If a child visits another household, they might not be willing or able to continue this system.  Don’t worry.  More than likely, you will see that the behavior improves in both environments; however, it will be stronger in the one where the system is used consistently. Your day care, for example, may not be able to give food rewards for good behaviors but that doesn’t mean that you can’t.  It just means that the child will learn what to expect in each environment.

Whatever you decide, try to make it fun.  Keep it light and silly.  When the behavior occurs consistently (like for a whole month), then either discontinue the chart or change the goal to something harder.

A Note About Siblings:

If you have more than one child, be sure that each child that is part of the system has equally challenging goals.

Imagine if one child is getting rewards for picking up toys and that is a source of major meltdowns, but another child loves to clean…this is a recipe for disaster.  You want to be sure that one child is not mistakenly being set up to be the achiever and another set up to fail.

Any child that is part of the system should have rewards that are hard for them at first and become easier over time.  That way if one child earns the reward and the other doesn’t, you can go back to focusing on the EFFORT involved. He worked really hard on that today.  You can try again tomorrow.

Share your experiences (either positive or negative) with sticker charts or behavior systems with me. I would love to hear more.

Why a white daisy?

Apparently, when people  are asked to draw a flower, the first one that comes to mind for a majority of people is the daisy shape.   This single flower (just the flower part without the stem or any leaves and on a solid black background) was show to study participants after being shown a high-arousal negative image. Examples of high-arousal negative images include awful things like violence, injuries and car crashes.  Two trials were conducted:  in the first subjects were shown a high arousal image and then either a) the flower image b) a mosaic of fragments of the flower image or c) a visual fixation point.  In the second trial, the high arousal image was followed by either a) the flower image, b) a chair (deemed a neutral image) or c) a blue sky with clouds (deemed a positive non-floral image).   Systolic and diastolic blood pressure readings were taken throughout the experiments.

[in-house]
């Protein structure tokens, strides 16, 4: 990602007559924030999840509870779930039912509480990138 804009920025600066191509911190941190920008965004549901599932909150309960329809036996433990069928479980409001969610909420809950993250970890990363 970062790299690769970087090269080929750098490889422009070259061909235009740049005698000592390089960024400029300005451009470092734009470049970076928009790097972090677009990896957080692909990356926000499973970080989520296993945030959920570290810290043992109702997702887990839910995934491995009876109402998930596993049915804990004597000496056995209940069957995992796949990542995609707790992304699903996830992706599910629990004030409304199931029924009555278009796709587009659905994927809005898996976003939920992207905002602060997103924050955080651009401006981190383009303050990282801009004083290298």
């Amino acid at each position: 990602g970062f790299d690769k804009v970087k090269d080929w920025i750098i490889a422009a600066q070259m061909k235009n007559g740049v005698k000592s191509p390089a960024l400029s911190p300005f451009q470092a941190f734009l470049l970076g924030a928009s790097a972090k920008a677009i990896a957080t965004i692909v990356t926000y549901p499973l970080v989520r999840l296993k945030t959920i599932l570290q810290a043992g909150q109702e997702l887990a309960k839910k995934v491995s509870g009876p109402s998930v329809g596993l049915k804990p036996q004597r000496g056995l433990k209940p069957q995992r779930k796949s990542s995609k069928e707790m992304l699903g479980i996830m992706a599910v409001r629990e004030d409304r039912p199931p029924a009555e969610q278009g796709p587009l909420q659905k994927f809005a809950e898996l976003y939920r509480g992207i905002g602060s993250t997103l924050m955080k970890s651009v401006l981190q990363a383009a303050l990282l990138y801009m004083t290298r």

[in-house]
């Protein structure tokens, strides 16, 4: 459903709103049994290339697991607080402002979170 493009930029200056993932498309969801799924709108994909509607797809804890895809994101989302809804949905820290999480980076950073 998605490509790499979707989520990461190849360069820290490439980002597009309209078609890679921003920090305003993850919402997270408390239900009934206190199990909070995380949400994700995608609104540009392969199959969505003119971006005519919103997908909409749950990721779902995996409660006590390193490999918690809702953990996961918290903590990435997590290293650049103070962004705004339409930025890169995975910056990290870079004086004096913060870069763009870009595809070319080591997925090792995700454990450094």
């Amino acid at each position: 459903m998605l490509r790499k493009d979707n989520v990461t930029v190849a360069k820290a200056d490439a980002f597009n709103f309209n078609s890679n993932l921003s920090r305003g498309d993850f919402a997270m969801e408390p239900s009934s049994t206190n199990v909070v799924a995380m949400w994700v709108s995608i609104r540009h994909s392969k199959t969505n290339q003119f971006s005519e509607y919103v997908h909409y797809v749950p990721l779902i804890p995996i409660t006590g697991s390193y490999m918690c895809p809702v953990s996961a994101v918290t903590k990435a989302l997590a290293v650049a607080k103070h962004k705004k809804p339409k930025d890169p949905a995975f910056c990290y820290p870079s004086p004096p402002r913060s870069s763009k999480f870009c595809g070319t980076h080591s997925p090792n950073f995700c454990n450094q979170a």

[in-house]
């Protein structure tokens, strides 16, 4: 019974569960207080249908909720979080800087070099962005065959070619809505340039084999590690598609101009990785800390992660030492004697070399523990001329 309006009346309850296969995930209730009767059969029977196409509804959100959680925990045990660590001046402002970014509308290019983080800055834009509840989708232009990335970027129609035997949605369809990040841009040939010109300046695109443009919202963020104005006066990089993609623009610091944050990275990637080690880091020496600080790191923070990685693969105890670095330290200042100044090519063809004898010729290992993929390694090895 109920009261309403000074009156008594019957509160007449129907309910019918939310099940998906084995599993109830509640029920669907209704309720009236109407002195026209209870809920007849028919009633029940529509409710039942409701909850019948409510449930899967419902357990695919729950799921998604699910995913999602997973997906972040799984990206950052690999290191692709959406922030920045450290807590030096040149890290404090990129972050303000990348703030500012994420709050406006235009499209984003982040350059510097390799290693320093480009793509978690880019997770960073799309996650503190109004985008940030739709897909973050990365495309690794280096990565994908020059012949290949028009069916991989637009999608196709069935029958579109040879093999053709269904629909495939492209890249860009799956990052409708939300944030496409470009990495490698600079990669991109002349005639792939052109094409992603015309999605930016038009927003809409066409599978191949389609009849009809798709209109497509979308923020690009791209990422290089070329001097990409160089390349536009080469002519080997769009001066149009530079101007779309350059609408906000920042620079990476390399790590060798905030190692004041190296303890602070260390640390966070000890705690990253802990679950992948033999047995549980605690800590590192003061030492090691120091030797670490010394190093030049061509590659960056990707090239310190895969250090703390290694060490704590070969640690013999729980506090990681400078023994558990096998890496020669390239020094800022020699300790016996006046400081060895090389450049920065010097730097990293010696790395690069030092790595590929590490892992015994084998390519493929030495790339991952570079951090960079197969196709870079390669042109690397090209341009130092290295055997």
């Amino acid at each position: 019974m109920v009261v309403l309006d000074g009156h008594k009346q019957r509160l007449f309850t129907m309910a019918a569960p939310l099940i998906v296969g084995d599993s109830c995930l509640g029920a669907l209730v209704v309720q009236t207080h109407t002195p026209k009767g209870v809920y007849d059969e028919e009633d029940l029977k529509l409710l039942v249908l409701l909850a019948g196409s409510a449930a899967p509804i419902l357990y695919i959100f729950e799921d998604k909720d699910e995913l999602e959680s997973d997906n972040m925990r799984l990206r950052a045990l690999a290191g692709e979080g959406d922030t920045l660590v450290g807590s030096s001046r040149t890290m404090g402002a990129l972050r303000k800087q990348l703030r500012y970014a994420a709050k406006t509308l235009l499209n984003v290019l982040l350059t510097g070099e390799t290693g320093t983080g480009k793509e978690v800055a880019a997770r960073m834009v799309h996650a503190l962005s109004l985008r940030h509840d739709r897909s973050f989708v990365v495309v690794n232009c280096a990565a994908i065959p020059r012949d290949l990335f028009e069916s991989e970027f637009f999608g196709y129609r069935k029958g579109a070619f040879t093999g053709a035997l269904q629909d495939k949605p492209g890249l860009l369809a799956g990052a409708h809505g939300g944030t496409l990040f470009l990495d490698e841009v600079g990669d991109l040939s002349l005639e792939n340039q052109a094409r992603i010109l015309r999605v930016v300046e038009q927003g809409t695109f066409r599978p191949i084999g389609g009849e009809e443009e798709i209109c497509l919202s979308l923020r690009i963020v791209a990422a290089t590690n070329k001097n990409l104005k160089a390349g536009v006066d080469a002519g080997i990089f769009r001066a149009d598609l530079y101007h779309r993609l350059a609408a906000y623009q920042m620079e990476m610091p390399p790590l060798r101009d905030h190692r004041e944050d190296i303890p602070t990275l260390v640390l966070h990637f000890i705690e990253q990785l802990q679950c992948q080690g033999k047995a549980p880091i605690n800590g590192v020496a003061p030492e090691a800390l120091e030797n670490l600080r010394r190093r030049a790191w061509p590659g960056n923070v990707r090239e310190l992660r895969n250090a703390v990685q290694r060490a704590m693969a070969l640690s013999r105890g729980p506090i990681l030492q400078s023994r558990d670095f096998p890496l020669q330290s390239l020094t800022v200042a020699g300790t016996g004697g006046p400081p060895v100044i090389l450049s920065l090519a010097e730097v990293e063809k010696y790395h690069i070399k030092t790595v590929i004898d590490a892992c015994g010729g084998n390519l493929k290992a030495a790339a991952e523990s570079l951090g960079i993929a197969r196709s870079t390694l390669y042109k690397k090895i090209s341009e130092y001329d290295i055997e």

As expected, mean blood pressure was lower when participants viewed the flower versus the fixation point or the mosaic flower,  but what was unexpected is that the flower image actually reduced mean blood pressure to a level lower than the baseline.  Both the flower image and the blue sky had a similar positive impact in changing mood from negative to positive (with the blue sky having the most overall impact).  However, only the flower (not the sky) caused a reduction in mean blood pressure.  It was determined that viewing a simple flower image could in fact change a negative mood into a more positive one and also decrease blood pressure. 

The power of the single flower image was then studied in regards to salivary cortisol levels.  During this study, the high-arousal images were once again paired with the flower image, the flower fragment mosaic or the fixation point.  Once again, only the flower image was shown to significantly decrease stress during the recovery phase. One final examination looked at fMRI images of the brain during these conditions.  Through this imagery it was discovered that the flower image was effective in decreasing the amygdala-hippocampus activation that occurred after viewing the high arousal images. Researchers speculated that the flower image was a distraction tool that was helped prevent the recall of the stressful images.  

The brief viewing of this single flower image was shown to be effective at reducing negative emotions and created better functioning of both the cardiovascular and endocrine systems! Having such a simple tool available to help reduce stress and regulate unpleasant emotions and is one possible tool for interrupting ruminating thoughts or unpleasant flashbacks.  

About the Author Jen Taylor

Jennifer Taylor, LCSW, RPT is an experienced child and family therapist and public speaker who specializes in trauma, ADHD, and conduct problems. Discover more about her diverse clinical background and family. Reach out to Jennifer with questions or comments by emailing at info@jentaylorplaytherapy.com

Jennifer Taylor, LCSW, RPT is an experienced child and family therapist and public speaker who specializes in trauma, ADHD, and conduct problems. Discover more about her diverse clinical background and family. Reach out to Jennifer with questions or comments by emailing at info@jentaylorplaytherapy.com